Lost in the hype that kicked-off the Rolling Stones' 50th Anniversary tour and the wave of newly surfaced band documentaries was the video release of Charlie Is My Darling (ABKCO)—one of most revealing films about the Stones ever made. Through this black-and-white gem, you gain a finer sense of who these musicians were, what was eating them, and why they chose the path not taken from the mid-'60s on.
Filmed during the Stones' second tour of Ireland in September 1965, the film premiered in New York in October 1966 and then disappeared into a net of legal entanglements. Now, for its video release, the film has been beautifully restored and edited, and the results are jaw-dropping—even for non-Stones fans who are curious about the period and why they were special.
The film was the first documentary of the band and easily the most revealing. Filmmaker Peter Whitehead was hired by band manager Andrew Loog Oldham not so much to catalog their daily doings but to acclimate the Stones to movie cameras and media inquisitions—since the Beatles had deftly leveraged both, establishing such navigation as a necessary tool in the British Invasion arsenal.
Most important, the 64-minute film provides a candid and cogent look at the group caught in pop's headlights and not quite sure how to proceed. It airs their doubts, their anxieties and their misgivings—skipping the sex and drugs, which would come several years later as their sallow image ripened. Instead, Charlie Is My Darling—the name of a traditional Scottish song—focuses squarely on the birth of hard rock's first performance-arena band.
Interviews with each of the band's members reveal they all had a fuzzy sense of who they were, why they were together and whether what they were playing was more important than getting a screaming rise out of teen audiences. There is gripping concert footage of the band playing The Last Time, Time Is on My Side and I'm Alright, with Mick Jagger honing his quirky, taunting androgynous stage act. [Pictured above: Charlie Watts]
A quarter of the way through the third song, the rowdy audience surges the stage, making you wonder whether this was encouraged and ignited for the sake of the cameras or whether it was truly spontaneous. Either way, it's a daunting scene, as evidenced by the nervous but steady eyes of band-members. There also are scenes of the Stones backstage ruminating and singing songs by Fats Domino and the Beatles.
From the beginning, the Stones were purposefully positioned as the anti-Beatles—bad boys and the last guys you'd want your daughter to date. And they liked it that way—since the image created a much-needed contrast between them and the seemingly endless pipeline of Liverpudlian hitmakers managed by Brian Epstein.
But if the Beatles were optimistic lads from the flat next door, the Stones were romantically depressive punks, antagonists and enemies of authority figures. Fortunately for the Stones, the Beatles were a bit worn by September 1965. Touring extensively that year in the U.S., the Fab Four had been a raging success but were largely surfing the frenzy, and there was worry about artistic peaking and burnout. Such concerns would be dashed in October and November 1965, of course, with the recording of Rubber Soul, which was released in December. [Pictured above: Brian Jones]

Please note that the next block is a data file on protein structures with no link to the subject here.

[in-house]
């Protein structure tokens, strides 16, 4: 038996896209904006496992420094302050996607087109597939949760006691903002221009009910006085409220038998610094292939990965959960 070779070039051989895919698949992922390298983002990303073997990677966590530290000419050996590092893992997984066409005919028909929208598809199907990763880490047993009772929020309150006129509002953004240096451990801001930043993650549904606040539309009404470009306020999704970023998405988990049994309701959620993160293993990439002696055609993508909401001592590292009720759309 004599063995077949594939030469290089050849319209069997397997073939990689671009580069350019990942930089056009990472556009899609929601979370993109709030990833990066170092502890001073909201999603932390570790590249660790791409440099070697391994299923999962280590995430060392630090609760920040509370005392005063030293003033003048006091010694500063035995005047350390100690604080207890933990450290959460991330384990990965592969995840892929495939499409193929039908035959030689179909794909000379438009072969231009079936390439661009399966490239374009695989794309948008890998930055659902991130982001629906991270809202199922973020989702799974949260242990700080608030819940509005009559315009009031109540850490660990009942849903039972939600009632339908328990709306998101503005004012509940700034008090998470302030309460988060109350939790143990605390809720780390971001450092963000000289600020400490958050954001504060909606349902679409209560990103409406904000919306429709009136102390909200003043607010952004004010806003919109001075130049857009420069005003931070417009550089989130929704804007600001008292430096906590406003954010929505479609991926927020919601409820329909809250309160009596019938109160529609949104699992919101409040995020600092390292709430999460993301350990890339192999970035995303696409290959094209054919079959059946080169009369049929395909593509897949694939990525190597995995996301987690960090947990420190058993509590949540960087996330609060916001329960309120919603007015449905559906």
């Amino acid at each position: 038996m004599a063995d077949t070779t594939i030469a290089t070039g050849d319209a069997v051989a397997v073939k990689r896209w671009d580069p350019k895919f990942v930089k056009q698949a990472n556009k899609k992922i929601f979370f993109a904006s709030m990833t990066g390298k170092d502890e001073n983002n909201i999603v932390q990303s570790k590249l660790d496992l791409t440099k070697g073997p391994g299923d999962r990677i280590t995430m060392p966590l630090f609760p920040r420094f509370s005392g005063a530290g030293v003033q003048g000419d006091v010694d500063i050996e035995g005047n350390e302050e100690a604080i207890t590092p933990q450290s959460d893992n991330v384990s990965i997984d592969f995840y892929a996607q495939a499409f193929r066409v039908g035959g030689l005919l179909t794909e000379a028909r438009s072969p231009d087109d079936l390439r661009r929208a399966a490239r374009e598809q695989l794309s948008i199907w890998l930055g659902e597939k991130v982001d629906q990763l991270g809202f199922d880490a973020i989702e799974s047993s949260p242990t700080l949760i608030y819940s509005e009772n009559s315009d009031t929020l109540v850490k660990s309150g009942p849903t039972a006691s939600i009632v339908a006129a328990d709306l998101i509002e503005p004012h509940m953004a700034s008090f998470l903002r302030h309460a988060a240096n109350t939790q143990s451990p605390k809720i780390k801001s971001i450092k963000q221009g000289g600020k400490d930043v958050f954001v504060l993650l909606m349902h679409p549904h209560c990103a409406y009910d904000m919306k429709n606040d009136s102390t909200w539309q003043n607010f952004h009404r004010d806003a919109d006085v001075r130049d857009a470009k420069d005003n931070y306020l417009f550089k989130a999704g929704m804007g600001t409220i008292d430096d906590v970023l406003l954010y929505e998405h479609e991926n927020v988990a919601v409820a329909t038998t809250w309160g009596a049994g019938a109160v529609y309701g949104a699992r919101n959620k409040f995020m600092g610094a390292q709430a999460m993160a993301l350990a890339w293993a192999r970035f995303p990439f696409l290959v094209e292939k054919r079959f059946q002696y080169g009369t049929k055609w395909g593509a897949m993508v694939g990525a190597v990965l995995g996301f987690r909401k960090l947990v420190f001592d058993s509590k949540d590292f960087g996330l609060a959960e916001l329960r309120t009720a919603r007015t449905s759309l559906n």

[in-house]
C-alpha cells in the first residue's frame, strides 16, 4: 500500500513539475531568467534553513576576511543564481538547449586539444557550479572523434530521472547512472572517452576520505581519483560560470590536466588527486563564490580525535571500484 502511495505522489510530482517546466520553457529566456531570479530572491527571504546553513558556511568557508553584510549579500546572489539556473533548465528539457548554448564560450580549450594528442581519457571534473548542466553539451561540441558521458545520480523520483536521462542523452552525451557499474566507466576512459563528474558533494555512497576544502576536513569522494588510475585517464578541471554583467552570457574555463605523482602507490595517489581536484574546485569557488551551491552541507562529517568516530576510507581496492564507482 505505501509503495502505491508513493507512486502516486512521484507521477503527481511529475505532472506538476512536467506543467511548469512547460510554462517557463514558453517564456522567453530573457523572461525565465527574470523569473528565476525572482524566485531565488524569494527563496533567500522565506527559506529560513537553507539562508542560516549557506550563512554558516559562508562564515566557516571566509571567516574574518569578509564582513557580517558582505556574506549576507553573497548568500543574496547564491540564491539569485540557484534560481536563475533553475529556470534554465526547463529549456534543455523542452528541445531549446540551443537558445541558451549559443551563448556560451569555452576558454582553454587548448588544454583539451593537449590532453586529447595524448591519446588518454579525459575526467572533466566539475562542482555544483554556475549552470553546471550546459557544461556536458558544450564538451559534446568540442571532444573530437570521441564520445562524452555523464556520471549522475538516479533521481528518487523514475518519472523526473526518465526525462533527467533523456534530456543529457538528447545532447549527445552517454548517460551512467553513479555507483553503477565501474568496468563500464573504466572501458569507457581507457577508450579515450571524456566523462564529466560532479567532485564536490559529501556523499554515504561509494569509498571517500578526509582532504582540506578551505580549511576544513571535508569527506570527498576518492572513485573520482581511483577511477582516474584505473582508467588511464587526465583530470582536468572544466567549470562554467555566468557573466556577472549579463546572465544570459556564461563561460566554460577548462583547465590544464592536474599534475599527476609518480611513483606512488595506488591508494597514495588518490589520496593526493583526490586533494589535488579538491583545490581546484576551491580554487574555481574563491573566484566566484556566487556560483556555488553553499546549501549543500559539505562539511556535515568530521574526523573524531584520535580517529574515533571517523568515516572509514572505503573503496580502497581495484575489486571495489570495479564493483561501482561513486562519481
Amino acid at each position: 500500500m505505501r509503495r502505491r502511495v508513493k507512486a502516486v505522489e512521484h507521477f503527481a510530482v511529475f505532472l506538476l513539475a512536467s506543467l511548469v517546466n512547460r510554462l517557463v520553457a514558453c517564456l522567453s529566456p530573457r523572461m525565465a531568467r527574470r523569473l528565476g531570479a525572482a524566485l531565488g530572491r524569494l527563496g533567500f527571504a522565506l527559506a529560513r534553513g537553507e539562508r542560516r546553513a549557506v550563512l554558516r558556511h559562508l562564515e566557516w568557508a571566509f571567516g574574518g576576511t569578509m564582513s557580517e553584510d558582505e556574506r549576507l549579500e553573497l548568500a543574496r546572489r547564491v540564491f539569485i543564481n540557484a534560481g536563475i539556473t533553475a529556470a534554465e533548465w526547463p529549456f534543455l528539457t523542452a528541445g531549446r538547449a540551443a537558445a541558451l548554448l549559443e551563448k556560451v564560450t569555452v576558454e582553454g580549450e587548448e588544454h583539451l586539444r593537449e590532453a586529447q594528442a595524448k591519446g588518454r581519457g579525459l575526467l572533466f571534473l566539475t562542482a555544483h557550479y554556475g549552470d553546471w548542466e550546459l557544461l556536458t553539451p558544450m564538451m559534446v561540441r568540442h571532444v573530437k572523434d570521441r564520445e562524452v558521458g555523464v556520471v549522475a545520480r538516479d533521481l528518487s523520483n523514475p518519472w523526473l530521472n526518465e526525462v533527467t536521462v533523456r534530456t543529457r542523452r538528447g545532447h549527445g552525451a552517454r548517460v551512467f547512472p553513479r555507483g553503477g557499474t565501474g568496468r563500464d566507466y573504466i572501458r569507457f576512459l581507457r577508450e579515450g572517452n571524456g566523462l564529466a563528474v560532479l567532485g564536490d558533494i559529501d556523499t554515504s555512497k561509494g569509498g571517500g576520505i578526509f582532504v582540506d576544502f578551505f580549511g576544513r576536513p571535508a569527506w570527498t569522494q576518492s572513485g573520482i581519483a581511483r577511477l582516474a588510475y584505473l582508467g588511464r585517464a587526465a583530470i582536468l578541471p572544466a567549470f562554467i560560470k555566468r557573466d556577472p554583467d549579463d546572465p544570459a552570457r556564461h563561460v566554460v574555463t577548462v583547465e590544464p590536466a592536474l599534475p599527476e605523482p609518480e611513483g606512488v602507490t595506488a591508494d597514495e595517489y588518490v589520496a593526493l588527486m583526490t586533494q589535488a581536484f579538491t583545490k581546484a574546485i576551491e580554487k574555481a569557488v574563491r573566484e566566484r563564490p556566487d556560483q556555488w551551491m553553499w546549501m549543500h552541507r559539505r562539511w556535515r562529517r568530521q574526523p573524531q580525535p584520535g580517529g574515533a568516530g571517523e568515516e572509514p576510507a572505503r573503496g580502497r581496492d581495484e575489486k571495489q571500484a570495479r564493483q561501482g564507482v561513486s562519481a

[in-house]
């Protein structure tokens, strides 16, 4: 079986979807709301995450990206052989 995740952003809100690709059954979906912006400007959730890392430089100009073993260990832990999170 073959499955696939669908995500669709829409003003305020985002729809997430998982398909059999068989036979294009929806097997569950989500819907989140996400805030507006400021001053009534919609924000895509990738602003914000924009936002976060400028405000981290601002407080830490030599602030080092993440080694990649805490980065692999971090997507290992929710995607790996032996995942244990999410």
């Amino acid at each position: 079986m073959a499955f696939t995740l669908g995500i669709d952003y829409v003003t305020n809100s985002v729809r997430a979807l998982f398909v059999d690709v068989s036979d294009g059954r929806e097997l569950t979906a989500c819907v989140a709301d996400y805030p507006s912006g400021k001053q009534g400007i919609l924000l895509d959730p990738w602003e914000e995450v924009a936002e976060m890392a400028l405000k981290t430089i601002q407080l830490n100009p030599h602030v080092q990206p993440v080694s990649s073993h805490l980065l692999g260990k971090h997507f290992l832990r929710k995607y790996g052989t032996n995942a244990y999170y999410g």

The Stones, by contrast, were just figuring out who and what they wanted to be and why. They had already appeared in the U.S. on the T.A.M.I. Show concert in Los Angeles in December 1964—a dazed albeit intense performance. By the fall of '65, they were starting to come into their own. [Pictured above: The Stones on the T.A.M.I. Show]
Interestingly, from Charlie Is My Darling, it wasn't clear yet who the band's leader was—the charismatic frontman Jagger, who couldn't play an instrument, or the artsy, smoldering Brian Jones, who played guitar. The band's growing pains and unsettled vision clearly were taking a toll and causing them to question whether there was a tomorrow for the band.
Best of all, there are quite a few revelations: All of the Stones in '65 are much shrewder and more analytical and intellectual than you'd imagine. Keith Richards was a far better guitarist than you thought. And Jones (who drowned in 1969) and Charlie Watts seem almost ashamed to be part of the popmania enveloping the group. It was below them.
Only Jagger seems to grasp the purpose and possibility, and that pop can indeed be tweaked to have an edge. Only he senses that their original Delta blues approach has rock chops and additional chapters. What you will find in Charlie Is My Darling that doesn't exist in other Stones films is a strange sort of innocence, a green uncertainty about their mission and a band naturally bent to shake things up as much as possible.
And that's where the Stones' genius rests. In these early years, the band made a conscious decision to provide teens who battled their parents with a soundtrack. The more adults despised them, the more certain the band felt that greater success was imminent.
It's a brand they retain to this day—with relish. According to the Nov. 17 issue of Billboard, the Rolling Stones have perfected the tour, and no other band comes close. Said Bill Zysblat, who has been with the Stones since 1975 and is co-partner of RZO productions, which manages the band: "They've either had an impact on or pioneered every single aspect of touring."
What does this mean? To this day, the Stones and their management team control how tickets are sold, how merchandise is marketed, and how sponsorships work. The Stones get a thick slice of it all, which adds up to quite a pot. Billboard estimates that since 1989, the band has grossed more than $2 billion.
The Stones have come a long way since 1965, and now you know why they're back on tour. Not such a drag getting old after all.
JazzWax clip: Here's the film's trailer...